Jersey folk, like all other human beings, are on voyages of discovery. Some don’t get very far. They discover the “Lived World” around them. They discover their own “Self”. They place their own “Self” in centre position – and that’s it........
Others discover on their voyage very unpleasant truth – the “Void”. They begin to know that there are problems, awful problems, which seemingly cannot be resolved. There are such many Voids that some come to know. One is sickness. Yet another is inability within. And then there’s wrong within, evil within. But the ultimate Void is truly to know the fact of death. There must be a way out of death, surely.
When these Voids arise some folk work hard to solve them but many decide to deny knowing any Void at all. They shout, “Me first.” They live obsessively, “Me first.” They earn, “Me first.” They accumulate, “Me first.” They turn up the music.
The “official” (see bold above) (a “civil servant” in today-speak) was not like that. He was facing the imminent early death of his young son. Truly, an awful Void. One way to deal with the Void is to blame others for it. Not this man. He decides to do something about it. Maybe he, in this Void, will also discover the fourth dimension of human knowing – the “Holy”? It can only be seen on the voyage of discovery when one is actually in the Void.
The intriguing thing about the above incident in John’s biography of Jesus Christ is the underlined word – believe – used three times and, in the original Greek, the same word pisteuo, a verb meaning “to believe”.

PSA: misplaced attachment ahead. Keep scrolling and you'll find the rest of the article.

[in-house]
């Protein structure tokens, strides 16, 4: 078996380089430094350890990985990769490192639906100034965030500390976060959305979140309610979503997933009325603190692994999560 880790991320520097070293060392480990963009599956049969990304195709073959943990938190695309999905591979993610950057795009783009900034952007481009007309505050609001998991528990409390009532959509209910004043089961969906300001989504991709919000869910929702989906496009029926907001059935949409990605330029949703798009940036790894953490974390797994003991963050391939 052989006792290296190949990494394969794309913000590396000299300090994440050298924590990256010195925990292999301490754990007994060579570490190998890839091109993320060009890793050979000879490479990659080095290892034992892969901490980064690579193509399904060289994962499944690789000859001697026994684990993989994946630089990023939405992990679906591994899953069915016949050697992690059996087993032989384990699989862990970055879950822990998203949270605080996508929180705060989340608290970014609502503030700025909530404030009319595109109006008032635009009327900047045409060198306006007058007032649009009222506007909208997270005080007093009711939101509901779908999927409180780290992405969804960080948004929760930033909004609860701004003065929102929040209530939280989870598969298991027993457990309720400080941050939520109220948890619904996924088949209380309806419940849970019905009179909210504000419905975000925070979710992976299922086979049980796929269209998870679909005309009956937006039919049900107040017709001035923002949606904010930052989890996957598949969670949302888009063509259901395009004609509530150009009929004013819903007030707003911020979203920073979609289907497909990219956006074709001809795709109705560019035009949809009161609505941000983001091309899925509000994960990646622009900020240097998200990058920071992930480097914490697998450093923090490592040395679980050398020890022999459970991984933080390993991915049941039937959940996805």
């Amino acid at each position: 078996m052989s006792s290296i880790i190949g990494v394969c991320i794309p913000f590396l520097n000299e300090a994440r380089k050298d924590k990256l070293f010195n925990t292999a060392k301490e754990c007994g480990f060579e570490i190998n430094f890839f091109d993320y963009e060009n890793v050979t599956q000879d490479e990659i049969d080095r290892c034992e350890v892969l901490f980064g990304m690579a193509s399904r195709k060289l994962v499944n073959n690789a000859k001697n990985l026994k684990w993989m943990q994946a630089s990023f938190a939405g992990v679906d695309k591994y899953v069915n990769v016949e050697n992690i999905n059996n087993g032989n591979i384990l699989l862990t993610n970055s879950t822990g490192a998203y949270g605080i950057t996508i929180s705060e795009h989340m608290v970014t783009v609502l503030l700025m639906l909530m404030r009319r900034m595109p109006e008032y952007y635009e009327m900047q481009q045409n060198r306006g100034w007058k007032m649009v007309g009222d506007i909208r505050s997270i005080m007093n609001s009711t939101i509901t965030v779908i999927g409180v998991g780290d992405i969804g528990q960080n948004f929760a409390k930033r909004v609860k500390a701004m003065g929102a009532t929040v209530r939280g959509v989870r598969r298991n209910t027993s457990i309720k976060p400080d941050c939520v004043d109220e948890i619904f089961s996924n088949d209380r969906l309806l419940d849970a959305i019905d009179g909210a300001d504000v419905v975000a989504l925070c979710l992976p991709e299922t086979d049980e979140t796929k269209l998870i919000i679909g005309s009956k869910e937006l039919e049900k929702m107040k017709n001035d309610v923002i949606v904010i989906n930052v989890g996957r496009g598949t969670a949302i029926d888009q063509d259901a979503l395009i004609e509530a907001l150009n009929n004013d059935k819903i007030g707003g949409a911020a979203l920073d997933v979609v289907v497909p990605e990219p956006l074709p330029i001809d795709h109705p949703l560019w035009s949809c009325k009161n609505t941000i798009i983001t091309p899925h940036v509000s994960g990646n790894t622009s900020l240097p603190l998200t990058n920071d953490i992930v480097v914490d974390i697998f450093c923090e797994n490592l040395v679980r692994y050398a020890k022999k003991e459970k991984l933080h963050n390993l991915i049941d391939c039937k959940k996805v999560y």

On the first occasion (1) Jesus says to this civil servant that he will not believe unless he sees signs and wonders. It is a challenge to the man. Is it not true that the man will not believe that Jesus is able miraculously to heal his son - unless Jesus gives him a magnificent sign of his (Jesus’) power?
The man merely responds, “Sir, come down before my child dies.” His child is 20 miles away – in Carteret when Jesus is at Mont Orgueil. He’s not interested in whether he believes Jesus or not. But Jesus cares for him. He wants this father to believe in him and to be truly blessed.
So the second use of “believe” (2) clicks in. Jesus says to him, “Go; your son will live.” Initially that must have been very difficult for this civil servant. Should he insist that Jesus goes with him? (But that would clearly demonstrate that he did not believe Jesus’ word.) Should he go back home – 20 miles away – and find that his boy has died? No doubt he is very unsure. He decides to go home. Yes, he does believe, but he hasn’t truly believed – he hasn’t discovered the Holy. He’s still in the Void. He’s been, as it were, forced to believe.
The third use of “believe” (3) is not forced. The next day the civil servant arrives back home. Wonderful! His boy is recovering. But at what exact time, yesterday, was the dire Void resolved? He asks his servants. “1 o’clock” is their joint answer. The father knew that this was the exact time when Jesus had said to him, “Your son will live.” He believes – as does his entire household.
What kind of belief (3) is this? It’s more than the first two. It’s the belief that says – this man is to be believed in. This man Jesus is to be trusted in all circumstances and in every way. He now knows, “If Jesus Christ is for me, who can be against me?” The voyage of discovery has opened his eyes.